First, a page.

2. Initializing the LLM:

  • new LlamaModel: Creates a new instance of the LlamaModel class.

    • modelPath: This property specifies the location of the LLM model file. It uses path.join to construct the path relative to the root folder of the nodeai directory. Replace "Mistral-7B-Instruct-v0.2.gguf" with the actual filename of your LLM model.
  • new LlamaContext: Creates a new instance of the LlamaContext class, which provides context for the LLM.

    • model: This property references the previously created LlamaModel instance.
  • new LlamaChatSession: Creates a new instance of the LlamaChatSession class, which allows for an interactive conversation with the LLM.

    • context: This property references the previously created LlamaContext instance.

3. Defining theAiResponse Function:

  • This function handles the conversation loop with the LLM.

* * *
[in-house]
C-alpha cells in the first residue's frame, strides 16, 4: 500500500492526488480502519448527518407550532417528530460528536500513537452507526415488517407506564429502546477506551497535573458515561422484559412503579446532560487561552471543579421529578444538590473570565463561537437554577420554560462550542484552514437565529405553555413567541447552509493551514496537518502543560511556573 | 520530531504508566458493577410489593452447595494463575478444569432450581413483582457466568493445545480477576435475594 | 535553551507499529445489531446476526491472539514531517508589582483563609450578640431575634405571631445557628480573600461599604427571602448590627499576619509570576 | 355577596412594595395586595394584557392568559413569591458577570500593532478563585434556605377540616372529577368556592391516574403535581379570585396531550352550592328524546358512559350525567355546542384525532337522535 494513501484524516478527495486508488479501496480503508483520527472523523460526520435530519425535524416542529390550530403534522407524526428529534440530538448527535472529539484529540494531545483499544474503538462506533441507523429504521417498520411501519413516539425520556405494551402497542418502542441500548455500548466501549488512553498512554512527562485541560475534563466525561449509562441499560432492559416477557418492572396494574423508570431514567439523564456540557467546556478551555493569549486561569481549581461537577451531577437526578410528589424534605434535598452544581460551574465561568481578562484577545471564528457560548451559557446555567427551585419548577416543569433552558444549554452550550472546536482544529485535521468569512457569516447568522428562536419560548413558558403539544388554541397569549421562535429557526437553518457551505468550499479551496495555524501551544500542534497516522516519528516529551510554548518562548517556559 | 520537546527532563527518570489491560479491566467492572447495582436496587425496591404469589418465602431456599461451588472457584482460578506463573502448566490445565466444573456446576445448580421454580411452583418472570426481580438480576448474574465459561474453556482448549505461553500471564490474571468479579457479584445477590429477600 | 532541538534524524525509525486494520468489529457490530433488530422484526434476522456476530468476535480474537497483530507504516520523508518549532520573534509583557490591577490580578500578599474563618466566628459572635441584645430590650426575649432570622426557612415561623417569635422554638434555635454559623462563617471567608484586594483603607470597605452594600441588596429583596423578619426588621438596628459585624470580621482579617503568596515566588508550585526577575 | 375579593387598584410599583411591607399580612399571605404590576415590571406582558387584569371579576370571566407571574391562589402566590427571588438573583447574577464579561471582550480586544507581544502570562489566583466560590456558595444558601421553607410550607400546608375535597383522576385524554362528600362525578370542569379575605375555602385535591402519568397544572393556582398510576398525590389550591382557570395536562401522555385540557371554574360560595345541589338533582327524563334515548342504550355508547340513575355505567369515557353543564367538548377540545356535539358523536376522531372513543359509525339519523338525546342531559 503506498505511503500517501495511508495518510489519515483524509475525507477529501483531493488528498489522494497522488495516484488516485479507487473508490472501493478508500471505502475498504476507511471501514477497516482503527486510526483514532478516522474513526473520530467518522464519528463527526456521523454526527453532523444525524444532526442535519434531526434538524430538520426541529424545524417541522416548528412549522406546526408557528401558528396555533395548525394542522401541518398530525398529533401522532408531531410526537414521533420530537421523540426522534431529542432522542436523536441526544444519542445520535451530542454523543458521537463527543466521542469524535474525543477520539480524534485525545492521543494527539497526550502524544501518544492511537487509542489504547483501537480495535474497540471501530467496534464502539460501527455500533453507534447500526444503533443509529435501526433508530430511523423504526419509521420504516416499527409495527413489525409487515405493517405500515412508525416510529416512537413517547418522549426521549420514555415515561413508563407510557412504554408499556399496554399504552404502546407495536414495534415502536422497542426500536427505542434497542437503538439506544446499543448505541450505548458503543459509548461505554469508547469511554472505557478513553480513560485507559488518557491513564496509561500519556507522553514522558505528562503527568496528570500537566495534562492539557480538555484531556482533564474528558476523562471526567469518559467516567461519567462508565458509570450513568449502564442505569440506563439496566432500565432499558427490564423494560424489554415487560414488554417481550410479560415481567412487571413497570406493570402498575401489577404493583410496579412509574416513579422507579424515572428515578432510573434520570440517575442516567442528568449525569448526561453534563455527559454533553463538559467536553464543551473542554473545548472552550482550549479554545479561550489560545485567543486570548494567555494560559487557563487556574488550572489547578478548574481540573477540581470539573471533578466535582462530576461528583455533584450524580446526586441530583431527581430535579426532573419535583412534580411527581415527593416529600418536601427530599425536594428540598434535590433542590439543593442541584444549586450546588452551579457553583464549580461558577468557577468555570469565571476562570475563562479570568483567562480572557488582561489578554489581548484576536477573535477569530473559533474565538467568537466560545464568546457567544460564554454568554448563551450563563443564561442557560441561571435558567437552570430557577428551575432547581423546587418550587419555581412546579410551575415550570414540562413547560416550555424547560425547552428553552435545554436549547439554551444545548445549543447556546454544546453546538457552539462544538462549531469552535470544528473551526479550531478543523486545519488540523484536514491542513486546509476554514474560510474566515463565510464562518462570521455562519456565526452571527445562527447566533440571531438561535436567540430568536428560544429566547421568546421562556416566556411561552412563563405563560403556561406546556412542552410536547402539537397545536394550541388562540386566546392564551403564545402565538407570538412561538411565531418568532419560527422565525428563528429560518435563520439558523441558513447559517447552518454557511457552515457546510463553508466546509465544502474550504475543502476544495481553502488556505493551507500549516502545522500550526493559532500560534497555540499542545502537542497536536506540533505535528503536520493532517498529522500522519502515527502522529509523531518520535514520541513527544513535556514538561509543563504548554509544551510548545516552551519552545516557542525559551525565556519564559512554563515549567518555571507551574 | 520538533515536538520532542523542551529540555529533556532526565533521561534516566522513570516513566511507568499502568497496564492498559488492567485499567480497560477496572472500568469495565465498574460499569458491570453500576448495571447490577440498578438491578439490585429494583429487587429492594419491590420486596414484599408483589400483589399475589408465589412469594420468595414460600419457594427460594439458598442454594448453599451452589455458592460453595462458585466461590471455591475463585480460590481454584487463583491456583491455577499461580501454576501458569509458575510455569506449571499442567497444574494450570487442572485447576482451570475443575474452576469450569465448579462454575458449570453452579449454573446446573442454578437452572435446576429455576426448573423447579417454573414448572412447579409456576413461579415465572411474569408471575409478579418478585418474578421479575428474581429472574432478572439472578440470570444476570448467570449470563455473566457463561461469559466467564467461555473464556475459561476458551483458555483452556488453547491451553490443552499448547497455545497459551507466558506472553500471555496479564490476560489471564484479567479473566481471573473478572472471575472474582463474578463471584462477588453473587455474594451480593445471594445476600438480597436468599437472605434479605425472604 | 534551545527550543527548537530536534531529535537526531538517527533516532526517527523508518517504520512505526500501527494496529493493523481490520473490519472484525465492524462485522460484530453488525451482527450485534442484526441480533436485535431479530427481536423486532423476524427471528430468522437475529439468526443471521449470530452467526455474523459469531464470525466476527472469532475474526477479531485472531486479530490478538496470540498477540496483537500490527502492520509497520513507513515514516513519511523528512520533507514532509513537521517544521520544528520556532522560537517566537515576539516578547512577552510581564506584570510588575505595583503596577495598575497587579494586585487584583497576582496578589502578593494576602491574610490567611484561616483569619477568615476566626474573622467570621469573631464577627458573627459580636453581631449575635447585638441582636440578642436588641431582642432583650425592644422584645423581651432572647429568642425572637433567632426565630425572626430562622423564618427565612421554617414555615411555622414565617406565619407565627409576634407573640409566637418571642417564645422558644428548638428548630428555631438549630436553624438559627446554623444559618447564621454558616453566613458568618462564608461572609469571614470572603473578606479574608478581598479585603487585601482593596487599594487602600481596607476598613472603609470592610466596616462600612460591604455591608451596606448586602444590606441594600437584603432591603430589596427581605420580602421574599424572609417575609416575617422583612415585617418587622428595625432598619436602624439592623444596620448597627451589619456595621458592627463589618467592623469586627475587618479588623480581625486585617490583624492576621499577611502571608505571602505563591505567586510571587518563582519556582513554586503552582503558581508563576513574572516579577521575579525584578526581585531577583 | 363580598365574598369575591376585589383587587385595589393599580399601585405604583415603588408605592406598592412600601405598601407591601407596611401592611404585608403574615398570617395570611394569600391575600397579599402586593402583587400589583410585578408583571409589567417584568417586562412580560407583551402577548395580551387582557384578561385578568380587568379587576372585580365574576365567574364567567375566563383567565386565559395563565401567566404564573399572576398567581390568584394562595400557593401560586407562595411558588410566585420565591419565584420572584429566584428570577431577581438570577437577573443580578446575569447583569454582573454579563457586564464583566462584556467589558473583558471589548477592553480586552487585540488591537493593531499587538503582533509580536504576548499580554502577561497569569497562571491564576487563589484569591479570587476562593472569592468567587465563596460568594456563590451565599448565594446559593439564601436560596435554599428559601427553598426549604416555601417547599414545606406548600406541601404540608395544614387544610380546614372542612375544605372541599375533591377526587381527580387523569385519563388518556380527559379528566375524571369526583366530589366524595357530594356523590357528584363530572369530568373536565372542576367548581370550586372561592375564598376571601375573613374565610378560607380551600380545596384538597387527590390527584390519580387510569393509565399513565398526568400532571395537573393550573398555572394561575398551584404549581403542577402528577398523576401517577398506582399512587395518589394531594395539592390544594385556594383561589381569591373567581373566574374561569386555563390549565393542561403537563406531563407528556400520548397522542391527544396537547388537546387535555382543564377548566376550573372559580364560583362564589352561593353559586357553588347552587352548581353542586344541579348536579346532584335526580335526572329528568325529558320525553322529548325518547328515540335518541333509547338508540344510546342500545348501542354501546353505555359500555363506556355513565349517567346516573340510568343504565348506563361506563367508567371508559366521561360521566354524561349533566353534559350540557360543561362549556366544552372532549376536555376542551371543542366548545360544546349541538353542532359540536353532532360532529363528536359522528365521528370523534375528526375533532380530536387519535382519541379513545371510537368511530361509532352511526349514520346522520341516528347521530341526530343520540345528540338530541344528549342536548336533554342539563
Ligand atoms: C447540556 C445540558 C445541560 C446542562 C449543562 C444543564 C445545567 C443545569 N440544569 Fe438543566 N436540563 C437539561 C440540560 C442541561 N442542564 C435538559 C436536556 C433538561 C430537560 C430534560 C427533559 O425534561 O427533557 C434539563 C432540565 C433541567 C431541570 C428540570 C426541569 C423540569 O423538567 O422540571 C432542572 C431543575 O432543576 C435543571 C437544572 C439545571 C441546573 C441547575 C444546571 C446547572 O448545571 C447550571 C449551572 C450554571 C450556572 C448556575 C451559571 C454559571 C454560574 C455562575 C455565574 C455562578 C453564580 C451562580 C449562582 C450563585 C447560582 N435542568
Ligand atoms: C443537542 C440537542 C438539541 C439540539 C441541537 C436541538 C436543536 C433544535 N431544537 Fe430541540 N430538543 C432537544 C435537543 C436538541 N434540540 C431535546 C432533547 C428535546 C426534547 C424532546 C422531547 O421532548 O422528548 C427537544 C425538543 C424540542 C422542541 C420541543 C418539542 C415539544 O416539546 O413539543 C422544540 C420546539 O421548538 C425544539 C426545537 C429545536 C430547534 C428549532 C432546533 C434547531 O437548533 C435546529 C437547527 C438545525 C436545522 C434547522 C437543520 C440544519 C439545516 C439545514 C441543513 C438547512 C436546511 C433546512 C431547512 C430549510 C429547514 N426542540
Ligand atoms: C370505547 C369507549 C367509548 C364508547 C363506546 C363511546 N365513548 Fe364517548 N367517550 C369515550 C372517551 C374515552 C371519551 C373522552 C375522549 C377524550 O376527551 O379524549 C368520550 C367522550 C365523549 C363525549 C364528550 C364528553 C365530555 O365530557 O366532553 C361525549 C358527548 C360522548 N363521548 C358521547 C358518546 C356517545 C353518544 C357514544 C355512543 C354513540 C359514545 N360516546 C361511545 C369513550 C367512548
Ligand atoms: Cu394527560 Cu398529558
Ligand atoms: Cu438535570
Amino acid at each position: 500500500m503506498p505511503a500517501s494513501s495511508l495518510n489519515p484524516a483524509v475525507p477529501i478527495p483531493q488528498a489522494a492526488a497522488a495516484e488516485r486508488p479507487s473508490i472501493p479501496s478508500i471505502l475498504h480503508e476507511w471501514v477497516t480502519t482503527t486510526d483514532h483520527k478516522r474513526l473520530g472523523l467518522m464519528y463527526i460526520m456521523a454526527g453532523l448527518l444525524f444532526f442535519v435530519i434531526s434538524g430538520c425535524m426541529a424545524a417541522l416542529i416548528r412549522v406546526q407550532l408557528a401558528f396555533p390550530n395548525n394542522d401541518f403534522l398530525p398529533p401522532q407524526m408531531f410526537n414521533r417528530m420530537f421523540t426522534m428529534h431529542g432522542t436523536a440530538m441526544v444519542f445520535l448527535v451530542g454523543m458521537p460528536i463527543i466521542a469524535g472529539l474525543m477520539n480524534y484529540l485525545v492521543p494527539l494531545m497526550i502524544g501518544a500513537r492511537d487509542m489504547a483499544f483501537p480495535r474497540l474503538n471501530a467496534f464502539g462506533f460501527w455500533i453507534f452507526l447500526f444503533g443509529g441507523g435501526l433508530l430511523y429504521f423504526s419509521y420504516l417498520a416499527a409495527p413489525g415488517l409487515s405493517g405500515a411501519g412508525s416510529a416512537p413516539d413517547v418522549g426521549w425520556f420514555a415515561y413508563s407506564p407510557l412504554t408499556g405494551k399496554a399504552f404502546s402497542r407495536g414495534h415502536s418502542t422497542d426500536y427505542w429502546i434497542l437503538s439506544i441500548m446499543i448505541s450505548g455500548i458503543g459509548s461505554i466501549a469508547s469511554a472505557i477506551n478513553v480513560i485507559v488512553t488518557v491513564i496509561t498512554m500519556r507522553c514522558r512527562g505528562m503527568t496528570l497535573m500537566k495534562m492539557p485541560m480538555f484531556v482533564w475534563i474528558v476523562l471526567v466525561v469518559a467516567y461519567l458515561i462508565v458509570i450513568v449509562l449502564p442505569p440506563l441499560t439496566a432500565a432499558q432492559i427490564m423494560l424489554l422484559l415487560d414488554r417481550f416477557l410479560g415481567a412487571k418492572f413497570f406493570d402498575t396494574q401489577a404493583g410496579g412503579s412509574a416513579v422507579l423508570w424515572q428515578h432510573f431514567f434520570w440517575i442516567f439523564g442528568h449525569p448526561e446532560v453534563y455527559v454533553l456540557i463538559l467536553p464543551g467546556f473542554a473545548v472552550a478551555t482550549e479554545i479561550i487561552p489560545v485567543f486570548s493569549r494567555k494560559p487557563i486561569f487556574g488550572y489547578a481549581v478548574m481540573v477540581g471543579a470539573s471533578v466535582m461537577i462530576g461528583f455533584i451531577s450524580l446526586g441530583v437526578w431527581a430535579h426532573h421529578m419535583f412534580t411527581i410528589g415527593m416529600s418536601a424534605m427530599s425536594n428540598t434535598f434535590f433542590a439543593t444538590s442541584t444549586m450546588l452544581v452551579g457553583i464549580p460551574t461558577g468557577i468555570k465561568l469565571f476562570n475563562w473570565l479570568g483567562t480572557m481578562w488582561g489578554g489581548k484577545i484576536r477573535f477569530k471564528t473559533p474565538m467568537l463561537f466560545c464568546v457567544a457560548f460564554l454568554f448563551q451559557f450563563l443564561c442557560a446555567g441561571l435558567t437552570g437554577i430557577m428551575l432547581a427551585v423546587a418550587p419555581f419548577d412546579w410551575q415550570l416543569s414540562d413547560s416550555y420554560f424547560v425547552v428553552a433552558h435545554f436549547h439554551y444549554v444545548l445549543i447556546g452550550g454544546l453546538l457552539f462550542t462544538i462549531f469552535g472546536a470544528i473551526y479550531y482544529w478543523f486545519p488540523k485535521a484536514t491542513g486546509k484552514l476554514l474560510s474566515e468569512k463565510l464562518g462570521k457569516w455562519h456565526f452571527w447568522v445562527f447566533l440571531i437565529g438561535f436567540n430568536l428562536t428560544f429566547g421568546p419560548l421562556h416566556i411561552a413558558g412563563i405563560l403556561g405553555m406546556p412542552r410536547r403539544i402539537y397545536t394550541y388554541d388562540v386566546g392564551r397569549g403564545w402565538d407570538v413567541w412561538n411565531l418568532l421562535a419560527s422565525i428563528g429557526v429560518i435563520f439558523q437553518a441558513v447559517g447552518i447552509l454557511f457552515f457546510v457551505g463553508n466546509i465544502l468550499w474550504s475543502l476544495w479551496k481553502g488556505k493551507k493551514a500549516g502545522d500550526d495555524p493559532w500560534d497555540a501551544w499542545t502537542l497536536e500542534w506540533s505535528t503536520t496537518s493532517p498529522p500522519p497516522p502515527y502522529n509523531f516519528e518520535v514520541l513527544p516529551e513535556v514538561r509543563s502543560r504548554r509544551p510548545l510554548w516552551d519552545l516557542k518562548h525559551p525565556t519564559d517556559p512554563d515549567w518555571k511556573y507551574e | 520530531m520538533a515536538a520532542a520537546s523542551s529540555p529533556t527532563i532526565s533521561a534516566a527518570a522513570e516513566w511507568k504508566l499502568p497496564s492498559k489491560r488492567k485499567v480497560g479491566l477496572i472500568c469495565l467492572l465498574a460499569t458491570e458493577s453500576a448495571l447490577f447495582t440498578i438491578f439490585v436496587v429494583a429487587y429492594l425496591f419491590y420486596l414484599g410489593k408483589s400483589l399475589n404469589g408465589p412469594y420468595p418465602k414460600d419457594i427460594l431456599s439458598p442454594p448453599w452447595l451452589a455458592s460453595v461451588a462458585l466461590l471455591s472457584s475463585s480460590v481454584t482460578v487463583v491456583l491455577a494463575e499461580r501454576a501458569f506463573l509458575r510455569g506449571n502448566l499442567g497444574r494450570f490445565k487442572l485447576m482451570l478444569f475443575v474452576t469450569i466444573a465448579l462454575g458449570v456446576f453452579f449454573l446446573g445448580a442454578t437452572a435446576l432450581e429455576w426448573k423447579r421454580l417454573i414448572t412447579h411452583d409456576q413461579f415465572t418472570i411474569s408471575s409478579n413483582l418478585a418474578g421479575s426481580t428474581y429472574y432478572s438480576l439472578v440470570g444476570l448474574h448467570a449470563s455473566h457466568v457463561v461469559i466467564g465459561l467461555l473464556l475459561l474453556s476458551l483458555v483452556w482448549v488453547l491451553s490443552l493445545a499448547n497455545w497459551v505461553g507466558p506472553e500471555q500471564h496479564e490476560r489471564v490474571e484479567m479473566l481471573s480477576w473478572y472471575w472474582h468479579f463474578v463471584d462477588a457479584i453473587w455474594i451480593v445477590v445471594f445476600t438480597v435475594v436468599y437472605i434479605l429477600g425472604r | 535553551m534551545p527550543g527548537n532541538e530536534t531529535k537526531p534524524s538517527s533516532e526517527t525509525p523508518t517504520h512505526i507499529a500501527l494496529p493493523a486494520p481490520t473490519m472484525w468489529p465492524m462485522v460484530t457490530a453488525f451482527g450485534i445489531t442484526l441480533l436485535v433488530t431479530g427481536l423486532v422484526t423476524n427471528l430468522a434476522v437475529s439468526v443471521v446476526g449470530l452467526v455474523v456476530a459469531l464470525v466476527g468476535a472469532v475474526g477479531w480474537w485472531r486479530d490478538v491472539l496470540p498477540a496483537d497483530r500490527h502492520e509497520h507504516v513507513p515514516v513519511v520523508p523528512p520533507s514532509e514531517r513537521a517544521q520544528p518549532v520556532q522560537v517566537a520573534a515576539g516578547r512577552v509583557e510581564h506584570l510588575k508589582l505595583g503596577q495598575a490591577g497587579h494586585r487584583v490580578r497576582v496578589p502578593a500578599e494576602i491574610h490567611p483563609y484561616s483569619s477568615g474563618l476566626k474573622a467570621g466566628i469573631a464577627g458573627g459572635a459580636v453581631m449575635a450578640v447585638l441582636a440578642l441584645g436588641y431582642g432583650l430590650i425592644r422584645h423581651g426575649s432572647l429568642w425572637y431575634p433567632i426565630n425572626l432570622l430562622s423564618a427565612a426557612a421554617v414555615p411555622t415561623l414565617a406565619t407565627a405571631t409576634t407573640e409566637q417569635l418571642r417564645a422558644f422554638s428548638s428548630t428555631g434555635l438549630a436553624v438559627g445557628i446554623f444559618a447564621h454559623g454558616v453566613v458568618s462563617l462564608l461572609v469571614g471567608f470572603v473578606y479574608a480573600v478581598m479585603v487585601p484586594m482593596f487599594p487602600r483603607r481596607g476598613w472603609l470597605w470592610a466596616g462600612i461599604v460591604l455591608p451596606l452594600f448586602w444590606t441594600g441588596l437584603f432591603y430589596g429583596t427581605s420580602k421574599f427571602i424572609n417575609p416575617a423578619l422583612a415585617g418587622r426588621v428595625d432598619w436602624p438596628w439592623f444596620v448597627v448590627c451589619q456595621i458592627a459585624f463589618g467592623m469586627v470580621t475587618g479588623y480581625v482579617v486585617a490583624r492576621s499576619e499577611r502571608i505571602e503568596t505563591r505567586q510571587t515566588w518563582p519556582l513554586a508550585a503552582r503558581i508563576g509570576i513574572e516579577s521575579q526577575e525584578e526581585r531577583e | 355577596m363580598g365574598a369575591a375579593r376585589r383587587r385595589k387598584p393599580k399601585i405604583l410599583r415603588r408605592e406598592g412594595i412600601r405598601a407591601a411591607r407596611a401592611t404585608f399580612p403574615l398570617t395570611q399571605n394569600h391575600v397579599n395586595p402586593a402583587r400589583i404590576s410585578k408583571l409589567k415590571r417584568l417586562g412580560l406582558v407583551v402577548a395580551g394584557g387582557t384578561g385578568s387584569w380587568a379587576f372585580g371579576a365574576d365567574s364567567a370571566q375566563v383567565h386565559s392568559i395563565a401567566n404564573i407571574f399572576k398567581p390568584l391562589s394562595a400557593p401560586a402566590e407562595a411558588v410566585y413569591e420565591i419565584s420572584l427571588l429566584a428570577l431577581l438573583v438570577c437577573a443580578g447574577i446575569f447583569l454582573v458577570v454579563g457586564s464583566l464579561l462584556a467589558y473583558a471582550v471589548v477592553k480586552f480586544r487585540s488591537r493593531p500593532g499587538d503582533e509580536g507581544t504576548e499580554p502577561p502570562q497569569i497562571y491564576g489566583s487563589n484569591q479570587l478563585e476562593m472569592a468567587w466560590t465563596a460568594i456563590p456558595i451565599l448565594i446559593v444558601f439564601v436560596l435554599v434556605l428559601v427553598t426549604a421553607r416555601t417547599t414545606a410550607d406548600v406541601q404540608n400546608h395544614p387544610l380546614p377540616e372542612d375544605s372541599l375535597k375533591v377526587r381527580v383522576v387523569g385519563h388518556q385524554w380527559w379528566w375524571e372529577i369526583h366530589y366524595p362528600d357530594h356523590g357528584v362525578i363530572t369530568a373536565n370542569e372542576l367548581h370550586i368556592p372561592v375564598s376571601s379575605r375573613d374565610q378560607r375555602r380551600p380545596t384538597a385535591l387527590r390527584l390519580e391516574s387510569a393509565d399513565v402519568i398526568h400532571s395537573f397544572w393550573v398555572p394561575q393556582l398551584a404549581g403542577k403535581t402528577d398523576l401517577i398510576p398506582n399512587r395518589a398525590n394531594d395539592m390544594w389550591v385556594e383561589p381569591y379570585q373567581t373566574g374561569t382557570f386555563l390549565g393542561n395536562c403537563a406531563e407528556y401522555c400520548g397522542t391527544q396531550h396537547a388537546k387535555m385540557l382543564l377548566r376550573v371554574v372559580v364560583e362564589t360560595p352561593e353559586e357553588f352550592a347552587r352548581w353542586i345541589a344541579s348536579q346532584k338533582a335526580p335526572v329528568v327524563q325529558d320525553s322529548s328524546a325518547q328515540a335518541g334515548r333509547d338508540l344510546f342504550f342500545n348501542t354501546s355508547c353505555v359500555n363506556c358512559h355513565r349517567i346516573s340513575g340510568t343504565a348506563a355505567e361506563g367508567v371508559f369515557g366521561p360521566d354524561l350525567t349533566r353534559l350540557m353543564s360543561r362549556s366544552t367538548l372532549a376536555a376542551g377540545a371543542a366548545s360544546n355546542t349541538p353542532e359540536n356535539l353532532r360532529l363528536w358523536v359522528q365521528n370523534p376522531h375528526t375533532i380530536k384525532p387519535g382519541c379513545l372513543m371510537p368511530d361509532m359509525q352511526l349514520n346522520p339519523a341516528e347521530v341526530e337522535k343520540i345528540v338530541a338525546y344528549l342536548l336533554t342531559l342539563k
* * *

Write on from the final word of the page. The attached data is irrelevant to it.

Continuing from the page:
• readline.createInterface: Creates a new readline interface for reading user input.

  • console.log: Prompts the user to enter their query with "query : ".

  • let query = await rl.question(): Reads the user's input and stores it in the query variable.

  • let res = await session.prompt(query): Sends the user's query (text) to the LLM using the prompt method of the LlamaChatSession instance and stores the LLM's response in the res variable.

  • console.log: Prints the LLM's response with "ai : ".

  • if (query.includes('exit')): Checks if the user's query includes the word "exit".

    • If it does, the rl.close() method is called to close the readline interface, effectively ending the program.